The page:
Buffalo Technology has launched two new external hard drives, with storage capacities ranging up to 1 Terabyte. The MiniStation and DriveStation models also include a USB Turbo feature to help boost data transfer rates. The MiniStation model is available in capacities of 80, 120, 160 and 250GB, while the DriveStation offers …
Faster than USB?
Can anyone explain how that works? Surely there's a bottleneck on speeds at the PC/ card end?
USB isn't the only way of plugging external devices into a computer, after all...
Perhaps it uses simple, fast compression... but most 'big' stuff (audio, images, video) that people use at home is already compressed to death anyway, so that wouldn't give a huge improvement.
They could provide two USB cables and have you use two different ports on your computer, but they'd need to be on two different USB controllers. Not many machines provide more than one controller, I'd guess.
So I give up. Any other ideas?
if it's for Mac it'll be Firewire - 800Mbps, twice as fast as USB2.0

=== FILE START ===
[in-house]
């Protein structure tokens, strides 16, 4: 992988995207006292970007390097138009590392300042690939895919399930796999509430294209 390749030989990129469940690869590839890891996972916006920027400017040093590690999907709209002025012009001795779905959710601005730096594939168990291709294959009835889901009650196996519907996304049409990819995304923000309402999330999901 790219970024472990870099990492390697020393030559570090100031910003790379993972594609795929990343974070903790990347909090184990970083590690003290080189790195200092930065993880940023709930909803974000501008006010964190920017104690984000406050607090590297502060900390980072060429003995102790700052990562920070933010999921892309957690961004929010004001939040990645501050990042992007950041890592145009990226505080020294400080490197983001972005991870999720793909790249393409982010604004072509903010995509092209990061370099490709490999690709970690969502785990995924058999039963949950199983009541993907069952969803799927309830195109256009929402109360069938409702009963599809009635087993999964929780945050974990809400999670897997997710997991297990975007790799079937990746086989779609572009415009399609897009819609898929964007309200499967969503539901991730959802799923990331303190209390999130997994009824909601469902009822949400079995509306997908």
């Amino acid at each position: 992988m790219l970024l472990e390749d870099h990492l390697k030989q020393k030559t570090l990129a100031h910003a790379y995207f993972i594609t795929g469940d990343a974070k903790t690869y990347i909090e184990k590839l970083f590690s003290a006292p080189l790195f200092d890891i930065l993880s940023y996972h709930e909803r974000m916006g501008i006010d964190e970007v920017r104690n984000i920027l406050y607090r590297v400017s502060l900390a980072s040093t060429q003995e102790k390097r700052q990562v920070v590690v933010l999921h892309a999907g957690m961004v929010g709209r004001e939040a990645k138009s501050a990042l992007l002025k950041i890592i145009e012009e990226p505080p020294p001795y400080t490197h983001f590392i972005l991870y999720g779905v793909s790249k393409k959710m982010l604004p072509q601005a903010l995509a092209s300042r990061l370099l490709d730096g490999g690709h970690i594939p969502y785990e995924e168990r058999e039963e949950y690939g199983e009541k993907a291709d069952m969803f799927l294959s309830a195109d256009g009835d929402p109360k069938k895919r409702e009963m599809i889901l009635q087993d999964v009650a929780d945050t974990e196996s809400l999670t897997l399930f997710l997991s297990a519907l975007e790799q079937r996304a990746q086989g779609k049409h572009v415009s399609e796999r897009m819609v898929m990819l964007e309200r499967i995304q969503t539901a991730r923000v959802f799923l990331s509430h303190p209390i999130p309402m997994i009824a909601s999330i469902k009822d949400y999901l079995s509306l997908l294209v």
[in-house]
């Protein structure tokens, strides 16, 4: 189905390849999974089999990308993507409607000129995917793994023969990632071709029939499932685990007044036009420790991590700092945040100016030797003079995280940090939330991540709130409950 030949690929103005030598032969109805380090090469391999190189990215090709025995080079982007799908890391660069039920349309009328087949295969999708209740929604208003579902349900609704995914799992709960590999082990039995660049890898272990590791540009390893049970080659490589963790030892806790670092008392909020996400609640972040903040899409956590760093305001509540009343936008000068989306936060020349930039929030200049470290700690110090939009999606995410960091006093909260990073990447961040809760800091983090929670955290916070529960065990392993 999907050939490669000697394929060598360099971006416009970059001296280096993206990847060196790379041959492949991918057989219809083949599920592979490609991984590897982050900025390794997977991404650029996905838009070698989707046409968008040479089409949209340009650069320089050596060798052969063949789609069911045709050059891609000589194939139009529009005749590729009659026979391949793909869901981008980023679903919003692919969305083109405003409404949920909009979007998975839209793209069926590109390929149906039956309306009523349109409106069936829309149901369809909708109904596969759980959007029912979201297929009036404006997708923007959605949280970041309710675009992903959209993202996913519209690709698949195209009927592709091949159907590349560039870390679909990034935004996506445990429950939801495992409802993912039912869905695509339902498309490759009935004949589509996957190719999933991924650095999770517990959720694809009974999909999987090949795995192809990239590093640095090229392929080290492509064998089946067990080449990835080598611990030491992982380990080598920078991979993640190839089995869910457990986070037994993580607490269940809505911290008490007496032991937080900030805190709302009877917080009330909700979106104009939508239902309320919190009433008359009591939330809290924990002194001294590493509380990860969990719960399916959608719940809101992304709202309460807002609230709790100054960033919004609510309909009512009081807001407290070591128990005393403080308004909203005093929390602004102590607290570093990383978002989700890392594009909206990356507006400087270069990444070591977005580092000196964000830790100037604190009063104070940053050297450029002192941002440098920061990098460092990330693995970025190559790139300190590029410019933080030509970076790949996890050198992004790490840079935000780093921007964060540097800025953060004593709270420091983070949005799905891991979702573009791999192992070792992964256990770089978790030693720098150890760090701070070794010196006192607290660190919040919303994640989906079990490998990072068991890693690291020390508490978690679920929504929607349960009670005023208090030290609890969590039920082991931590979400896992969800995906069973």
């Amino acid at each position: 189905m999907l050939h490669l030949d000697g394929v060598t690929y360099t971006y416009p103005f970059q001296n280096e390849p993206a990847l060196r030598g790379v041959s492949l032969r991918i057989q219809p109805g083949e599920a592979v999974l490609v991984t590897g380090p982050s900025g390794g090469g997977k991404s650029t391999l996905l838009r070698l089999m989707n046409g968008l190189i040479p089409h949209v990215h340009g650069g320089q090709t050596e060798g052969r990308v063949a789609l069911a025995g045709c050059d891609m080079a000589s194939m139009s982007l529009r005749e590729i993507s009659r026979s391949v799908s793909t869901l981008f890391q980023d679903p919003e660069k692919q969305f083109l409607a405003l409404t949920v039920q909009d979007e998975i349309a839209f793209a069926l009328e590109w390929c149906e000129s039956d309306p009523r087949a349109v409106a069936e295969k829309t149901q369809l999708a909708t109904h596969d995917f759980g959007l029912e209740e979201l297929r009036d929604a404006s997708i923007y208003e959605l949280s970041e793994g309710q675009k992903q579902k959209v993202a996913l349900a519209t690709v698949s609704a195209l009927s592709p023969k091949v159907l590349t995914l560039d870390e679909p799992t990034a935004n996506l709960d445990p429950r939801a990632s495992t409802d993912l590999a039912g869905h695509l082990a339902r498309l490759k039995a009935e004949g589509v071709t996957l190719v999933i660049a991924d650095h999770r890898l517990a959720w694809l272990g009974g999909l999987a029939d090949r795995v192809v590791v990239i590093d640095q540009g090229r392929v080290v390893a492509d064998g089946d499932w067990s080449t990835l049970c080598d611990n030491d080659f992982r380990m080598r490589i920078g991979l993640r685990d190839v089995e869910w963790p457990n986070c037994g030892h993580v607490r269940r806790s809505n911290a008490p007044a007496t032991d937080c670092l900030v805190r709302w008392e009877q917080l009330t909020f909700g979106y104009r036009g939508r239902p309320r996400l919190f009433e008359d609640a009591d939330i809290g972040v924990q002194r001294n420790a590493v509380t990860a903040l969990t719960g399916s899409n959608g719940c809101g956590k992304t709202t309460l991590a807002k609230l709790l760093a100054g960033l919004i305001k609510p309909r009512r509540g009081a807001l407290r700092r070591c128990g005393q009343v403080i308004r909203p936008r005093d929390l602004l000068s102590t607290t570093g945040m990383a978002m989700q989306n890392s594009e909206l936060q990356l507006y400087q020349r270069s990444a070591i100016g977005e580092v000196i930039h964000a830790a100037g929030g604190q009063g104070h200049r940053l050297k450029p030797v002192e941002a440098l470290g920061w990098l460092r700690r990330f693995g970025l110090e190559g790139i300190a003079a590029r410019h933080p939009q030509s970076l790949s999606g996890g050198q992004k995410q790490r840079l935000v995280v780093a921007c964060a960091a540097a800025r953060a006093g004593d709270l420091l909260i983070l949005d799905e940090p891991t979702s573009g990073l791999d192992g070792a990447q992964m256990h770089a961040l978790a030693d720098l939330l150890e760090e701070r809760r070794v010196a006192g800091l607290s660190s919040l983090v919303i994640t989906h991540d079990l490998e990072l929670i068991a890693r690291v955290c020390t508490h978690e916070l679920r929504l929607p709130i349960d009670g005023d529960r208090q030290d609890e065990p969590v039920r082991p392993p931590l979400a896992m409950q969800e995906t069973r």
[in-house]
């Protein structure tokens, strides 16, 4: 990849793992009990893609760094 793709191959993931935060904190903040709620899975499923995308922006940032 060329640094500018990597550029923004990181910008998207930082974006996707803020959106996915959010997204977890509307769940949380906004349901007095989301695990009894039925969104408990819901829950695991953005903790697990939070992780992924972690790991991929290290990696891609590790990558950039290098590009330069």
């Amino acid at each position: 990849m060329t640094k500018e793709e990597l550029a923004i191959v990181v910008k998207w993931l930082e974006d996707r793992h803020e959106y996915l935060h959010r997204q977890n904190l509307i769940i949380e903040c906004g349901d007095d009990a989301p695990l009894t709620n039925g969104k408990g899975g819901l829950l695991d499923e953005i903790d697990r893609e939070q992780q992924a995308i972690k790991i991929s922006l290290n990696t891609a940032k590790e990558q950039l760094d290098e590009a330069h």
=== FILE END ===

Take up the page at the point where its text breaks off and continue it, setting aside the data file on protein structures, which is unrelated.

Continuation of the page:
Faster than USB
There are two typical ways to do that sort of thing. One is to compress the data as it goes out to the drive, ensuring hours of merriment when things go wrong in return for never knowing quite how big the disk is, effectively. It also further increases the CPU load associated with your USB devices, as if that wasn't already a problem.
The other is to violate some part of the spec. USB has rules about the priority of various sorts fo traffic, with "bulk", as usually used for storage devices, falling into the "whatever's left" slot of bandwidth. If a device claimed to be, say, a display or audio port, and used the isochronous slots, it could dial up the bandwidth pretty much as far as it wanted, killing the response of anything else on that controller. isochronous is not guaranteed delivery, but again, two choices, you could layer either forward error correction or a retry scheme on top, or you could just accept the occasional silently failing transfer, with resulting file corruption.
Any of these choices mean you need a "special" driver that hooks into the OS in "special" ways, so you would be very OS-specific (probably even OS-version specific). Note how carefully they say "Windows or Mac", then "Any PC". If they really mean the former, they don't mean the latter, and vice versa.
What I'm wondering...
Is why I would buy the 1 TB for $500, when I could buy two 500 GBs for $340... Hell, you might even be able to set them up in a RAID array that way...
It's not firewire stupid - the clue is in the name
Compression is the most likely answer, and 60% is probably achievable if you store massive text documents only.
Take two units into the shower?
Twice the power, Four times the failure rate?
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